(Reuters) - Social media companies must take responsibility to help stop the online abuse of players as their mental health can be affected if they are targeted, Arsenal manager Mikel Arteta said on Thursday.
Manchester United's Marcus Rashford, Axel Tuanzebe and Anthony Martial, Chelsea's Reece James, West Bromwich Albion's Romaine Sawyers and Southampton's Alex Jankewitz have all been subjected to racist abuse online recently.
Top English players including Liverpool captain Jordan Henderson and former international Karen Carney discussed online abuse and discrimination with government ministers last month.
"There are all types of different abuses and it has to be eradicated completely," Arteta told reporters. "I think social media has a big responsibility. Because then you talk about the mental health of players... and how exposed they are.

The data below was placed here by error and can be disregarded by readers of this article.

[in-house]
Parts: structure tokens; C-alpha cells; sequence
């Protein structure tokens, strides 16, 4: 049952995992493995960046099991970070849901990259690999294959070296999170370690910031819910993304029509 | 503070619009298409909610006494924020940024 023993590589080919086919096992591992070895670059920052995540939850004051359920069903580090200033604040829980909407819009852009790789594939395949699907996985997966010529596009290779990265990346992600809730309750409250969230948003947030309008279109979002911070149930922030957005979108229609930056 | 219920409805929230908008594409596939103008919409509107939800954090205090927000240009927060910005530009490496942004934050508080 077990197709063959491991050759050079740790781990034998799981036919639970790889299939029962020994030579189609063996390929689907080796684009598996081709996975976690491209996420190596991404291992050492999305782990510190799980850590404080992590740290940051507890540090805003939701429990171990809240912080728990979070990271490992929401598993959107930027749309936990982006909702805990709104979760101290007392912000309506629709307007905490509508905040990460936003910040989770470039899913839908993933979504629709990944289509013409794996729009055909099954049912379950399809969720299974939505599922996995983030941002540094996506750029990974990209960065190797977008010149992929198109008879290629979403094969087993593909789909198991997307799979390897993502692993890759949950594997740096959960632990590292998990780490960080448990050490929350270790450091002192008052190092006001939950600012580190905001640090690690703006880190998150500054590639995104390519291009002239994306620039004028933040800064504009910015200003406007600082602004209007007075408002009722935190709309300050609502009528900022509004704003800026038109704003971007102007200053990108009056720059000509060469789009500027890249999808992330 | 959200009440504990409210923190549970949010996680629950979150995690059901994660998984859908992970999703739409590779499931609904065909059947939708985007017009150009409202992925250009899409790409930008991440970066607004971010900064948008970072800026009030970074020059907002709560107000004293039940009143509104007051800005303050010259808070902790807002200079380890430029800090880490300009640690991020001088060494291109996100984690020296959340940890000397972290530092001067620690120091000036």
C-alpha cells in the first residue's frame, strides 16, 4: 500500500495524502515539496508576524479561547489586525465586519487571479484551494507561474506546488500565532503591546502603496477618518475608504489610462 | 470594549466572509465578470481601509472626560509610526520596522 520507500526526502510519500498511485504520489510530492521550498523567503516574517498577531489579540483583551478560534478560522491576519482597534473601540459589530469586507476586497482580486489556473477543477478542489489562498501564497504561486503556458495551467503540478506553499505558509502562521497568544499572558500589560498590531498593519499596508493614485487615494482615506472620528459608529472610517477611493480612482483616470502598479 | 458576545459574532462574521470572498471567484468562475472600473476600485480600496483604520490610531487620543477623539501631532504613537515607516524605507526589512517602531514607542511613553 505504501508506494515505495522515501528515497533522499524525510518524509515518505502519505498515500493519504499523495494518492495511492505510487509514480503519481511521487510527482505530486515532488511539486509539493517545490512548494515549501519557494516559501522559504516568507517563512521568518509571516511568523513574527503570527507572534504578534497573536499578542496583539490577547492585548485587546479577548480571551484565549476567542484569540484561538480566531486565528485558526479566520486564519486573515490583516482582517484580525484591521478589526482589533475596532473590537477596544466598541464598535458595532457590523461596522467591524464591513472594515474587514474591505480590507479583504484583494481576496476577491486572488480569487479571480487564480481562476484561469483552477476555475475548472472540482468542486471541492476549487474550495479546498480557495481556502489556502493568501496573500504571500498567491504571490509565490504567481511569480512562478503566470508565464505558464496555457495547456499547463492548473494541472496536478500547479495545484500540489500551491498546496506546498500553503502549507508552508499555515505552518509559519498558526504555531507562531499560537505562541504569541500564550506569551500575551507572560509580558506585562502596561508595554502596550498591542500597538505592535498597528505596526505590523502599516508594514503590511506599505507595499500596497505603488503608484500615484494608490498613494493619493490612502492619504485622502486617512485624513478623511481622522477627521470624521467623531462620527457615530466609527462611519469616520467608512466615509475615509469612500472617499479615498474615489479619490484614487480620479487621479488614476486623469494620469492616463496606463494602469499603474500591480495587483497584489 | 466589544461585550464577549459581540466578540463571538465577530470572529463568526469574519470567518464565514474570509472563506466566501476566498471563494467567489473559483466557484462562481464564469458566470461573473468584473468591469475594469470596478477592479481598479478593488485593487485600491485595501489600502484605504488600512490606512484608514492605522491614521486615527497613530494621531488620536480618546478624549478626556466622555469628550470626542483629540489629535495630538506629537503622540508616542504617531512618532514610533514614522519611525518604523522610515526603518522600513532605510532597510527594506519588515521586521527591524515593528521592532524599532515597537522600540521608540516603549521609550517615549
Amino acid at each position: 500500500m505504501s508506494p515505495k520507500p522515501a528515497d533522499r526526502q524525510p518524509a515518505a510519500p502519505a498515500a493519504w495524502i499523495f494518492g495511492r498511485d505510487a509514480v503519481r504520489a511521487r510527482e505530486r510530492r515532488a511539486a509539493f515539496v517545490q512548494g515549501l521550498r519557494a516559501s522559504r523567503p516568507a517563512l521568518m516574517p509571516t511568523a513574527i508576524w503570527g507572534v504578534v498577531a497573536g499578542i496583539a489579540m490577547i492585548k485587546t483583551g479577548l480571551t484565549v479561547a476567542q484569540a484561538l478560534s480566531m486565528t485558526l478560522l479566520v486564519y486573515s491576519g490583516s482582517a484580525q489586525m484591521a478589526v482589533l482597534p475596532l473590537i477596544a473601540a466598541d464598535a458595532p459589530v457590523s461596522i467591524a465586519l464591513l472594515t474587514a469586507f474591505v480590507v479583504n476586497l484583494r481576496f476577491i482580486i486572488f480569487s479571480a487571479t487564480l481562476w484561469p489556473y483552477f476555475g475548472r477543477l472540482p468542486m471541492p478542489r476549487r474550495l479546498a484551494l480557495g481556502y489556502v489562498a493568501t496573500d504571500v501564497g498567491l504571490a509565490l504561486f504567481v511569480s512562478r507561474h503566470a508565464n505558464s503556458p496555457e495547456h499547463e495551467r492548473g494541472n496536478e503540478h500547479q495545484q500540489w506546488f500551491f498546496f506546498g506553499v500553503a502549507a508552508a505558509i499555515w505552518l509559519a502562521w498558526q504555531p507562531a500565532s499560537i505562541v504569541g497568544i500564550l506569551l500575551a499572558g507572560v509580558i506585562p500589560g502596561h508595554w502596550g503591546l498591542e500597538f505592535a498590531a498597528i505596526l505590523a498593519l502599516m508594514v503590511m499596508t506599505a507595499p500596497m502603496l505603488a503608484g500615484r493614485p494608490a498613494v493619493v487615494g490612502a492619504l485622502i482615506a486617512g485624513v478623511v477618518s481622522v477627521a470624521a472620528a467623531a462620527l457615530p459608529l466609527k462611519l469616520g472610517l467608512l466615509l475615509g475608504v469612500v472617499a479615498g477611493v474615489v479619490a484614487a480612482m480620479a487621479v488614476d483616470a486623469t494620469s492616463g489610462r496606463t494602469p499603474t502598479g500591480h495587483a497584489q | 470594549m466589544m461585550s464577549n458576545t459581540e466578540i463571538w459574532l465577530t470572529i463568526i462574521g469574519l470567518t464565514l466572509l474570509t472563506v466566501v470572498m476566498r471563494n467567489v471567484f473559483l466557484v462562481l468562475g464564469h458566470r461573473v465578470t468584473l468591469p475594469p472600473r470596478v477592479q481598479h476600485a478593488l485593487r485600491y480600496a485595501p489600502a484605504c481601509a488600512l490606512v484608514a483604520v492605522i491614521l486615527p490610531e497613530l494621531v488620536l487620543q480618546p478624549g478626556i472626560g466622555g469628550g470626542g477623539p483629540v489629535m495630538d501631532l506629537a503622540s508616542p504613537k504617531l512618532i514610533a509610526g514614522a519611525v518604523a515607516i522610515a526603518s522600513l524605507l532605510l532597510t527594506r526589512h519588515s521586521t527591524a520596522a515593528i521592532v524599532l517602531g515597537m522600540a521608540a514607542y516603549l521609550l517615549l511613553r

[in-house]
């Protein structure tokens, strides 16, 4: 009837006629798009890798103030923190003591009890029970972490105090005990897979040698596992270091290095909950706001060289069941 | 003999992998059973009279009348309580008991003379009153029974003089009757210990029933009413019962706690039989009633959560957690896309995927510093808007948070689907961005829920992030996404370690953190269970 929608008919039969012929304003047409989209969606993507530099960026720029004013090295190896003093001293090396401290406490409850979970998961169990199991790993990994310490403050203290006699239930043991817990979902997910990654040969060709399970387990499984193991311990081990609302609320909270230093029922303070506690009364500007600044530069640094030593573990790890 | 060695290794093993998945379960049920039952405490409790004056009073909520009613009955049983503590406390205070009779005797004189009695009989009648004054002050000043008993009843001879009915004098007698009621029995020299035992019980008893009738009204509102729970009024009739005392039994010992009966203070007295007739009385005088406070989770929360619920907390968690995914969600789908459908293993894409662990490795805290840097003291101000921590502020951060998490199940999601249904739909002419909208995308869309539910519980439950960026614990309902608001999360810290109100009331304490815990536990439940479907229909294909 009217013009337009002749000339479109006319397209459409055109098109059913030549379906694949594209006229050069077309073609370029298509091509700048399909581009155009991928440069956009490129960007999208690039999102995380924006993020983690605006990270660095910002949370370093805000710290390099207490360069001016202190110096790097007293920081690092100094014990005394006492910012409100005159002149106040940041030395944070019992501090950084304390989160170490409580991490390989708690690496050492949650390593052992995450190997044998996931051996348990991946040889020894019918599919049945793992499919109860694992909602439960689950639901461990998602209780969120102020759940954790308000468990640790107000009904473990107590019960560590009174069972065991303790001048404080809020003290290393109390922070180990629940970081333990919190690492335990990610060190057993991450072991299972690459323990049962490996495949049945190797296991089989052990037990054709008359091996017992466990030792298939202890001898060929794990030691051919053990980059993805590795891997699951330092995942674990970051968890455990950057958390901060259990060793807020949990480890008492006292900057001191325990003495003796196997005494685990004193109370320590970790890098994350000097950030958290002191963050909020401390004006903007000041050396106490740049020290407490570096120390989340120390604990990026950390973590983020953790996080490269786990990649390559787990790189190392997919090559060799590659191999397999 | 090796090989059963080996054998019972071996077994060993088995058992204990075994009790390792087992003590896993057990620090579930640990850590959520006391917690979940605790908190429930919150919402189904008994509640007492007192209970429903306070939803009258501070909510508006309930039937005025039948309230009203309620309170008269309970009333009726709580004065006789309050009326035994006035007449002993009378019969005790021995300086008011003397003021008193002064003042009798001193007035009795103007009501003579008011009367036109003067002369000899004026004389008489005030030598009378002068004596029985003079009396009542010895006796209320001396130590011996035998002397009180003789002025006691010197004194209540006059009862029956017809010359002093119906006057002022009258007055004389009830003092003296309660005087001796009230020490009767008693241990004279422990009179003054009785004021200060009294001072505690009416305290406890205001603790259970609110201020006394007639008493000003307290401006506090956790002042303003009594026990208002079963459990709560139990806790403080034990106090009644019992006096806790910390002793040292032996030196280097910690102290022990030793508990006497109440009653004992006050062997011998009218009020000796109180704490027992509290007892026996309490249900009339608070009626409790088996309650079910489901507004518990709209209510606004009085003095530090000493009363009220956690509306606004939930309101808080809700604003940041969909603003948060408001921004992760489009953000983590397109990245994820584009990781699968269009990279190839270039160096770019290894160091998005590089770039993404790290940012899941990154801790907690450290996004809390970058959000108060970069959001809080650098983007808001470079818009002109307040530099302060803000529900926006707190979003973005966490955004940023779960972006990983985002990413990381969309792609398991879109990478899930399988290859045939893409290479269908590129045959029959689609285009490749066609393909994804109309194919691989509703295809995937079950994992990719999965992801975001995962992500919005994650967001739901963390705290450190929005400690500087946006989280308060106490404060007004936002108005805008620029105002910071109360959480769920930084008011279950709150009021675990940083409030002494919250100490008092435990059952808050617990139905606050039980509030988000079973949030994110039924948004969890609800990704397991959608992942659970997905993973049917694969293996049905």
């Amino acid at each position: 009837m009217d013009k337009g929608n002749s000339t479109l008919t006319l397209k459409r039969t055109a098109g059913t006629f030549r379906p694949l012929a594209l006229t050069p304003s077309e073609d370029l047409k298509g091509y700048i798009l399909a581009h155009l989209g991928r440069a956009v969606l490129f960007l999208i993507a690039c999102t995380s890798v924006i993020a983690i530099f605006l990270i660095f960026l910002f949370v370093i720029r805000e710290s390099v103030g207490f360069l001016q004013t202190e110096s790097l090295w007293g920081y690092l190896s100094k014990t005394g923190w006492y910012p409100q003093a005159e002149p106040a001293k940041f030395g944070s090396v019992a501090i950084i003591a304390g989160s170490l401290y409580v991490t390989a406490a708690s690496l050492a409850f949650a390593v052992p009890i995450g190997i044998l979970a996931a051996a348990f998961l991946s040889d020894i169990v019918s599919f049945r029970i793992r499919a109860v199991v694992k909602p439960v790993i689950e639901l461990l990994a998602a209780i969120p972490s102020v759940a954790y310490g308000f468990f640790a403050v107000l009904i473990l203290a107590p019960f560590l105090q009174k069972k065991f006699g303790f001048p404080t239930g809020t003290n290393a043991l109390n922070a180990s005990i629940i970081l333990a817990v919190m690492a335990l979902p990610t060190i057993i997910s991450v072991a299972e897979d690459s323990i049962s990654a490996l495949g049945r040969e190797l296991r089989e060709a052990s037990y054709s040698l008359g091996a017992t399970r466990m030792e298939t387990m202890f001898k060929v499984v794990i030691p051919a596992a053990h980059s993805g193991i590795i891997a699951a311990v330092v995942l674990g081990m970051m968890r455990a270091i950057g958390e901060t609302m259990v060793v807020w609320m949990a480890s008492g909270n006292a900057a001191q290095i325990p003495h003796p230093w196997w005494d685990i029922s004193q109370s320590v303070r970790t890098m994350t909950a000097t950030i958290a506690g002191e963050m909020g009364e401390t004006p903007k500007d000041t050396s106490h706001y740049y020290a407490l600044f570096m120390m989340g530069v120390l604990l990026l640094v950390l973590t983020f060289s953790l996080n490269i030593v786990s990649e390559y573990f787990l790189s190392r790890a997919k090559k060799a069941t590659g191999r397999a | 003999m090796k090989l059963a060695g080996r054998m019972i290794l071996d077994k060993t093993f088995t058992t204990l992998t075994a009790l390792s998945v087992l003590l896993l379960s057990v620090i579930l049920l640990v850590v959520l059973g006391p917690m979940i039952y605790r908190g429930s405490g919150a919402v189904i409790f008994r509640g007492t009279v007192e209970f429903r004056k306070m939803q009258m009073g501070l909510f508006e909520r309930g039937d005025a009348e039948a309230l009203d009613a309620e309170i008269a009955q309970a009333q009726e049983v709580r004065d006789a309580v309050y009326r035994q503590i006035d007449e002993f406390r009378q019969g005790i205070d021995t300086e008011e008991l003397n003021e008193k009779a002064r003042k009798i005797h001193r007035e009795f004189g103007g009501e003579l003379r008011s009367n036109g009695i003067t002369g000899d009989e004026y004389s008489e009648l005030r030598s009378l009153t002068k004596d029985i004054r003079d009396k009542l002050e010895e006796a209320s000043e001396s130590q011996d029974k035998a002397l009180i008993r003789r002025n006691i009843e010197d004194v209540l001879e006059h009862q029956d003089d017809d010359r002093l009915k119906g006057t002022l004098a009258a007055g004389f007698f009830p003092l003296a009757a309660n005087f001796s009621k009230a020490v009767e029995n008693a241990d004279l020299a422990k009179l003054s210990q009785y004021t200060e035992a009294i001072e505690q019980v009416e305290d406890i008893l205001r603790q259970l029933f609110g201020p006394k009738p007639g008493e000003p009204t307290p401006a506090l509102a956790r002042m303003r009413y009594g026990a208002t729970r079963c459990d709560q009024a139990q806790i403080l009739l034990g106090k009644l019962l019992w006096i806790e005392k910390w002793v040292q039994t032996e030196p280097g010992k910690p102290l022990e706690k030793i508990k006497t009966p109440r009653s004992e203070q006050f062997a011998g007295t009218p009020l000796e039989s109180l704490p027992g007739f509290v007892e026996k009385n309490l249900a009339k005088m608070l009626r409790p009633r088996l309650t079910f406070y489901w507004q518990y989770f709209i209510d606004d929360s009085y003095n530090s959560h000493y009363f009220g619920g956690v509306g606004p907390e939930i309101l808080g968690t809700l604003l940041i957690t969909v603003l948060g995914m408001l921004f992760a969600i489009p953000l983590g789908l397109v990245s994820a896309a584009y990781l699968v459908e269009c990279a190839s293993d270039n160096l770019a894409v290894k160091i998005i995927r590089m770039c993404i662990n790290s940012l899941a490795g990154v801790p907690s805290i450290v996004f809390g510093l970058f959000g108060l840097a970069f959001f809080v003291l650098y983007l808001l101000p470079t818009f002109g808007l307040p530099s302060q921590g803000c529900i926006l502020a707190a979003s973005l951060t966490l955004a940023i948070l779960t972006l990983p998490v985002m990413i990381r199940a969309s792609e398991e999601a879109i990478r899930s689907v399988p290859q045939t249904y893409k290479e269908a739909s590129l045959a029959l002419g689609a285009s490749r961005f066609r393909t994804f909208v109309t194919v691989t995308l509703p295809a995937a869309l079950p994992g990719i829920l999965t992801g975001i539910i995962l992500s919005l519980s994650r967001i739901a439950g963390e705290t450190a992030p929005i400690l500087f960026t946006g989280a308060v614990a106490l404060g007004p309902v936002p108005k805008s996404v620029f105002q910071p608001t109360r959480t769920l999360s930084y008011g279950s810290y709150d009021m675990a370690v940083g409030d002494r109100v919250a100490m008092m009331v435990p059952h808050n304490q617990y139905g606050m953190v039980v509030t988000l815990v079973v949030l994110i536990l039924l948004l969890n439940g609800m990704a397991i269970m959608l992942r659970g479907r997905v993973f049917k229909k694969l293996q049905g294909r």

"I'm all open for people to have opinions, but not just to be insulting people, abusing people and using a screen behind a phone to say whatever you want about a person you don't know.
"That has to be eradicated because it's causing a lot of damage in football, a lot of damage to public people."
Speaking ahead of Saturday's Premier League game at Aston Villa, Arteta said he hoped to have David Luiz's red card overturned after the Brazilian defender was controversially sent off in Tuesday's 2-1 defeat at Wolverhampton Wanderers.
Arteta added that striker Pierre-Emerick Aubameyang is available having made his comeback against Wolves after missing games due to his mother's illness, but the manager did not confirm if the Gabon international would start.
"Well he's available, he played a few minutes after 10 days of not doing much and hopefully in the next two days he feels good and he's available to contribute to the team," Arteta said.
Arsenal are 10th in the table with 31 points from 22 games.
(Reporting by Shrivathsa Sridhar in Bengaluru; Editing by Toby Davis)